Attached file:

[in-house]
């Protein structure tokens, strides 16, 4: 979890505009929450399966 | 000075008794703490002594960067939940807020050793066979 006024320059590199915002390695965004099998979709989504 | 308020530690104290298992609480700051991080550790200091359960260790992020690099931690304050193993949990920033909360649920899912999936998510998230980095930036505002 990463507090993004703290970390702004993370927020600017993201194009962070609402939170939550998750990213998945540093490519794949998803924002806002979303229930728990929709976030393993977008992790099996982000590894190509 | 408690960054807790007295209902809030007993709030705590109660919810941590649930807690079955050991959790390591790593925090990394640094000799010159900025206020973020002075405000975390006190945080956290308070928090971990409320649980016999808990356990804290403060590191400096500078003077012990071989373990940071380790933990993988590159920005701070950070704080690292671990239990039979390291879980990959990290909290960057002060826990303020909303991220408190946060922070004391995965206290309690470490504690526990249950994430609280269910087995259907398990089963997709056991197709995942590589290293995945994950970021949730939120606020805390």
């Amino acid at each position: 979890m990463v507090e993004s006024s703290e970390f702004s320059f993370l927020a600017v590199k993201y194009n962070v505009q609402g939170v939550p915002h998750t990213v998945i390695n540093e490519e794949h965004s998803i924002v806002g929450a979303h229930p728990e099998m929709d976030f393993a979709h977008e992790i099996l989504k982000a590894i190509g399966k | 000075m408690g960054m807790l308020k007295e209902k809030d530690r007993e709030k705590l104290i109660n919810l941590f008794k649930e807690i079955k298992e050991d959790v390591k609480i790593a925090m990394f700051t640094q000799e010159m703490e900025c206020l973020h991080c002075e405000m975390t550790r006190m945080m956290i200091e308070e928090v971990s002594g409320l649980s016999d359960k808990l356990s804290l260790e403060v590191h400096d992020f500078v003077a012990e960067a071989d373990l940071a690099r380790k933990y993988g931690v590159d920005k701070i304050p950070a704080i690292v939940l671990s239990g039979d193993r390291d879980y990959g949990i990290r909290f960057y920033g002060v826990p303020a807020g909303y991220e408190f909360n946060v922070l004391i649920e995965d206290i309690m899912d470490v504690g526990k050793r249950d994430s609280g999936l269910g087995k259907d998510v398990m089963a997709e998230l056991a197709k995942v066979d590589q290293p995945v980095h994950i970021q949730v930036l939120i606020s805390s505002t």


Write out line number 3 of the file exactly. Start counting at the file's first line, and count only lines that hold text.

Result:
């Amino acid at each position: 979890m990463v507090e993004s006024s703290e970390f702004s320059f993370l927020a600017v590199k993201y194009n962070v505009q609402g939170v939550p915002h998750t990213v998945i390695n540093e490519e794949h965004s998803i924002v806002g929450a979303h229930p728990e099998m929709d976030f393993a979709h977008e992790i099996l989504k982000a590894i190509g399966k | 000075m408690g960054m807790l308020k007295e209902k809030d530690r007993e709030k705590l104290i109660n919810l941590f008794k649930e807690i079955k298992e050991d959790v390591k609480i790593a925090m990394f700051t640094q000799e010159m703490e900025c206020l973020h991080c002075e405000m975390t550790r006190m945080m956290i200091e308070e928090v971990s002594g409320l649980s016999d359960k808990l356990s804290l260790e403060v590191h400096d992020f500078v003077a012990e960067a071989d373990l940071a690099r380790k933990y993988g931690v590159d920005k701070i304050p950070a704080i690292v939940l671990s239990g039979d193993r390291d879980y990959g949990i990290r909290f960057y920033g002060v826990p303020a807020g909303y991220e408190f909360n946060v922070l004391i649920e995965d206290i309690m899912d470490v504690g526990k050793r249950d994430s609280g999936l269910g087995k259907d998510v398990m089963a997709e998230l056991a197709k995942v066979d590589q290293p995945v980095h994950i970021q949730v930036l939120i606020s805390s505002t």